The Vikings colors are Purple, Gold and White. The use of purple was inspired by rock star Prince who lives in Minnesota. Prince was born in 1958 and was only a few years old when the Vikings first hit the field in 1961.
Already a seasoned musician as a toddler, team owners had seen Prince at a local nightclub performing the song “Purple Light Mist With Intermittent Sunshine,” an early version of his later hit “Purple Rain.” The owners loved the song so much, they made purple the core of the Vikings team team colors.
This led to a long relationship between Prince and the Vikings. When Prince was 8, at halftime of one home game he played his hit “Purple Hail the Size of Golfballs.” As a teenager, his first radio hit was a song called “Purple Thundershowers Clearing By The Weekend.”
The name Vikings was chosen party to reflect the strong Scandinavian heritage in Minnesota. Other Scandinavian-related names they considered included the:
Minnesota Better Keep It To Myself
Minnesota No Display of Emotion, Even at Home in the Dark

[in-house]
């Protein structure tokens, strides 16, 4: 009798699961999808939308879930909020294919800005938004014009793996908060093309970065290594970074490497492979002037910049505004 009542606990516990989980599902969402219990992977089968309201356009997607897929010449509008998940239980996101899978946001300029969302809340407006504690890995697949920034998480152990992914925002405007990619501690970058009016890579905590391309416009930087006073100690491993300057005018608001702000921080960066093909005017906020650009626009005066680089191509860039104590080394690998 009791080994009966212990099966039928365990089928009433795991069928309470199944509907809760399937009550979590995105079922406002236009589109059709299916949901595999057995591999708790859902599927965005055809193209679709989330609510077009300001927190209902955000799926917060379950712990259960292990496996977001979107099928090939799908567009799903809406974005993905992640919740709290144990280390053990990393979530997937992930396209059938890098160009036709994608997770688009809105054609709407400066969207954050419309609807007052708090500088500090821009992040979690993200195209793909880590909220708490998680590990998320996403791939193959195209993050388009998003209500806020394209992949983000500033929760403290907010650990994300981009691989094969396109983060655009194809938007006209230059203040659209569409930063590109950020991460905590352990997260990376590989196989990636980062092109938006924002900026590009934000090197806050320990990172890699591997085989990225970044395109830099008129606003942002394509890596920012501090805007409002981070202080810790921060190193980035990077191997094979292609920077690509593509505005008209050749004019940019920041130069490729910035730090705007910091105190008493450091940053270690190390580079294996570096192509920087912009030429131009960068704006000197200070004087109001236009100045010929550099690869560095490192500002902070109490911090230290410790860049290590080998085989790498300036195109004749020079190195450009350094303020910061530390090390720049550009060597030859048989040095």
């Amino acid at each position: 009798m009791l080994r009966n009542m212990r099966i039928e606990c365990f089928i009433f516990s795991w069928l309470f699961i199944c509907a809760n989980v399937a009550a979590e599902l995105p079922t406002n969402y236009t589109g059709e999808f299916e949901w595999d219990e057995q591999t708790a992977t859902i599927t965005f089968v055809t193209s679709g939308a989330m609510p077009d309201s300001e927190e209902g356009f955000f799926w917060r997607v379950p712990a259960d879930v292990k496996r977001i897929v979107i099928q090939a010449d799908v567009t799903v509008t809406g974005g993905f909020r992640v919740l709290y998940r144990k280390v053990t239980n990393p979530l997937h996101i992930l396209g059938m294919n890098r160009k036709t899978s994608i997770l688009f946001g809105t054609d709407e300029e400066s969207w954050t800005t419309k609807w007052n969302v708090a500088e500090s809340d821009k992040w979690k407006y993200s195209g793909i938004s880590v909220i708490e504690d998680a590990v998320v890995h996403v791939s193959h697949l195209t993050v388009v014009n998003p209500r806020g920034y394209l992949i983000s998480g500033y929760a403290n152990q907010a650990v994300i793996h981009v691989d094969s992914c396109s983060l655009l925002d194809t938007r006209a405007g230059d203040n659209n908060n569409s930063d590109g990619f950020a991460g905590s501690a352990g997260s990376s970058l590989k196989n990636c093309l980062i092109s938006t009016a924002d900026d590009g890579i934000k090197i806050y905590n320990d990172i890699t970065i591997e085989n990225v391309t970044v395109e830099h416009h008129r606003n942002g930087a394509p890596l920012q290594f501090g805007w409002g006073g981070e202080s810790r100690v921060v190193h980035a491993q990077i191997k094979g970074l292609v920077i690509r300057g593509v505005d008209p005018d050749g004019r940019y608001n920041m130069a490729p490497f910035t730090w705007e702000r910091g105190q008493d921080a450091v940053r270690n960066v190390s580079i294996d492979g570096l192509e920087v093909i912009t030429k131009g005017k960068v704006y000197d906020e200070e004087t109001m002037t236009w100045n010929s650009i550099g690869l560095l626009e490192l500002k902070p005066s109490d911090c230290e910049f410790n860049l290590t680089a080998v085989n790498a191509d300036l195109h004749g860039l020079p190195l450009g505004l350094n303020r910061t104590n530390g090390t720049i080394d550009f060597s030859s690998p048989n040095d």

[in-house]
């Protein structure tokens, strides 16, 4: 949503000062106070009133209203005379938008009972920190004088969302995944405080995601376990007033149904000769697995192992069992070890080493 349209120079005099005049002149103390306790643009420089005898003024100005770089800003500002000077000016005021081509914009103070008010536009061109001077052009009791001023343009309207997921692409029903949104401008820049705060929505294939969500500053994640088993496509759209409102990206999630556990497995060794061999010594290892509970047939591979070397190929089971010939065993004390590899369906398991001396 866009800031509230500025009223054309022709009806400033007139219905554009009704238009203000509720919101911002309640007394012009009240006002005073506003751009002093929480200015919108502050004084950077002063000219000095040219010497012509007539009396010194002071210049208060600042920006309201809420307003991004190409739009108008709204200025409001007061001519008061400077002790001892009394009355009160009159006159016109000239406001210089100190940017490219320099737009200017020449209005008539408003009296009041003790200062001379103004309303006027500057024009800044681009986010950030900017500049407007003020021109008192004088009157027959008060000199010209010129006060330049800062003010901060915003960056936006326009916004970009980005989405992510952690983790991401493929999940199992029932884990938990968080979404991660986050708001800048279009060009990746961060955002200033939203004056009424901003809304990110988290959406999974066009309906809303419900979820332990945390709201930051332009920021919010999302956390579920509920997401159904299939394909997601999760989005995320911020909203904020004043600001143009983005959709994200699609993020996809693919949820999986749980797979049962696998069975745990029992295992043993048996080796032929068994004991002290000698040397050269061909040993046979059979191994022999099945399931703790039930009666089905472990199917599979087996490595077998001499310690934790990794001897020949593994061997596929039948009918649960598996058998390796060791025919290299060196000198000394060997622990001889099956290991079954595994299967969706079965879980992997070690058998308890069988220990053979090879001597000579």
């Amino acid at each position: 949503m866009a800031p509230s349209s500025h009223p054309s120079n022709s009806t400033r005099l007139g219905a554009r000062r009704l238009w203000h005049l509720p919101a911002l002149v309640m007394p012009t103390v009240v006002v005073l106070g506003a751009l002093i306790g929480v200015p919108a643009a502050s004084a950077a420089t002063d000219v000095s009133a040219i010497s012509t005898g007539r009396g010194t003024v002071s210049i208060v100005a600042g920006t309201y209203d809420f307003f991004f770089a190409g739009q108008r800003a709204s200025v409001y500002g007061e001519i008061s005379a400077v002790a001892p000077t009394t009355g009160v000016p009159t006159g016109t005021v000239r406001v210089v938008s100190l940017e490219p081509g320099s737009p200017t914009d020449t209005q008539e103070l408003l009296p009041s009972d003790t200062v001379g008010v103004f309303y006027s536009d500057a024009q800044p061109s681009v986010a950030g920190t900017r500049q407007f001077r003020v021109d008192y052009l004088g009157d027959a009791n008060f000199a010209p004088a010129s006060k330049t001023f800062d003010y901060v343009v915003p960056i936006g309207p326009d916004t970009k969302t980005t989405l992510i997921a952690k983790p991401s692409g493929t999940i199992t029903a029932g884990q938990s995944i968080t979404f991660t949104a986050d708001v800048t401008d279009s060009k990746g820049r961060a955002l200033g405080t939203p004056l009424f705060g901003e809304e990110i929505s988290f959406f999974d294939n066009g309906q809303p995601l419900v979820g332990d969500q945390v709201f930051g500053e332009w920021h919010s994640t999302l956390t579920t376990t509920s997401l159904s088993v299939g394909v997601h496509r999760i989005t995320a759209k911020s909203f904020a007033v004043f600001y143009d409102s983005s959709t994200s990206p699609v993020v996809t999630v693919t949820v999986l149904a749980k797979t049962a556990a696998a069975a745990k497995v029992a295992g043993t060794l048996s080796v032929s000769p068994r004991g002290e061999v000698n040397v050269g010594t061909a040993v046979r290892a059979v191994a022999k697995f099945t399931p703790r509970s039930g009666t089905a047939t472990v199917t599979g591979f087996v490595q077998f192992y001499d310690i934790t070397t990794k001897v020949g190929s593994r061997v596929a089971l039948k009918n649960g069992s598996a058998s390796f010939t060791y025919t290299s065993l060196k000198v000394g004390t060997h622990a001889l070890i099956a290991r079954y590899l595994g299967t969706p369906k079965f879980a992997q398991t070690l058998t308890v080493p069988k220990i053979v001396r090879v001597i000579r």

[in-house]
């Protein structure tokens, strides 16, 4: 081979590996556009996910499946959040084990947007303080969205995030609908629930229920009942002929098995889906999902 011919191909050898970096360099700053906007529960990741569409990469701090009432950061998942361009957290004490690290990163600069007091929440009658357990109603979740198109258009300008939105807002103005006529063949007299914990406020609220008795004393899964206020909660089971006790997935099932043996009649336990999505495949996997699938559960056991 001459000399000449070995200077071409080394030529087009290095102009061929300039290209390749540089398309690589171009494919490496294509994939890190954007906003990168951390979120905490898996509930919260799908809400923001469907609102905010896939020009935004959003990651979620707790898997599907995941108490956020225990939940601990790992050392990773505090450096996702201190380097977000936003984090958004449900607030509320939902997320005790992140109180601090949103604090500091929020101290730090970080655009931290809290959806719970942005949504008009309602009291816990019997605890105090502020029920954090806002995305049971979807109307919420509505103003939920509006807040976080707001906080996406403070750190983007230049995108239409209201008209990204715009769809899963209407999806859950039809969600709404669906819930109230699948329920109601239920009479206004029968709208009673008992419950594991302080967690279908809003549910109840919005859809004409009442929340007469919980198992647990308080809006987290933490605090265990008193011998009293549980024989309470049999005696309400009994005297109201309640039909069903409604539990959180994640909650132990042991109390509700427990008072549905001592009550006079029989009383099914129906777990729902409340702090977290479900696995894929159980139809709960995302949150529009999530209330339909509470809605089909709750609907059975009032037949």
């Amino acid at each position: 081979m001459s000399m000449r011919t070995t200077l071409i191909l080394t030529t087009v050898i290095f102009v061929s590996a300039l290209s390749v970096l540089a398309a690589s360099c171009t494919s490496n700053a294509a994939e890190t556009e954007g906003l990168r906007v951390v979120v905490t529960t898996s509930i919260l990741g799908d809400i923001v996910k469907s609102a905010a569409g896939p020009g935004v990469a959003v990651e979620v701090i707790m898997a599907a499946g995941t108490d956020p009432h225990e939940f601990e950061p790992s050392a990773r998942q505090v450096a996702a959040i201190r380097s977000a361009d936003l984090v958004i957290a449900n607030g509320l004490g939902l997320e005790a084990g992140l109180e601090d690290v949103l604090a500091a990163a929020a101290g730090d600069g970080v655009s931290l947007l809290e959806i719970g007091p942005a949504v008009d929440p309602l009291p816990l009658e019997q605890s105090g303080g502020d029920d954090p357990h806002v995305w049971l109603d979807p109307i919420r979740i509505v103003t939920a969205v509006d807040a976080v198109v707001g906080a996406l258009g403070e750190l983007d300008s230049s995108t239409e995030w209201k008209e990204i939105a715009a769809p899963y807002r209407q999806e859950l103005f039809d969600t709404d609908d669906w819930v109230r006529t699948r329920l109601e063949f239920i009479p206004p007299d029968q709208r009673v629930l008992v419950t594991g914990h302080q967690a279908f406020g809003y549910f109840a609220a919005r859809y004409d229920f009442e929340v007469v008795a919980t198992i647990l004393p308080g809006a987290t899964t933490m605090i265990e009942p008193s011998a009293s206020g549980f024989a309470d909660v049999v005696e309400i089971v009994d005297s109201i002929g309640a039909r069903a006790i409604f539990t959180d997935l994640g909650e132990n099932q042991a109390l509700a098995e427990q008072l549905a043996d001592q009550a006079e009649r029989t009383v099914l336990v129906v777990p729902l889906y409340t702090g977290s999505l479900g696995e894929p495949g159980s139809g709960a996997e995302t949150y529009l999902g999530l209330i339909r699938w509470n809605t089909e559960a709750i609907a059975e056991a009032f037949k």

Minnesota SPF 50 Sunblock
“There were other great names available but the folks around here felt it would be better not to say anything about it. Please do not use my name or likeness in this video,” said one local.
The Viking’s first coach was Norm Van Brocklin, fresh from leading the Philadelphia Eagles to an NFL Championship in 1960 as a player. Van Brocklin started playing in 1950 for the LA Rams, where he played with Elroy “Crazy Legs” Hirsch, named for his crazy running style.”
He splayed his legs out, almost like they were broken, and then spun them together like a half-broken egg beater,” explained one of his old teammates.
He created so much wind energy behind him, the Rams used it as a source of power to light their night games.
“It looked like he had 8 or 10 legs, each one going every which way,” said a fan. “He not only kept the lights on, the breeze he created kept our seats nice and cool.”
Van Brocklin often battled with the Vikings star quarterback Fran Tarkenton. Tarkenton liked to scramble around to find open receivers, but Coach Van Brocklin wanted him to stay in one place. The conflict became the basis of a musical that opened in 1965 called “I Like To Zoom Like A Rocket, But Coach Wants Me To Stay In The Pocket.”
“Terrible. It was terrible. It folded the very first night on Broadway,” explained a veteran of New York Theater.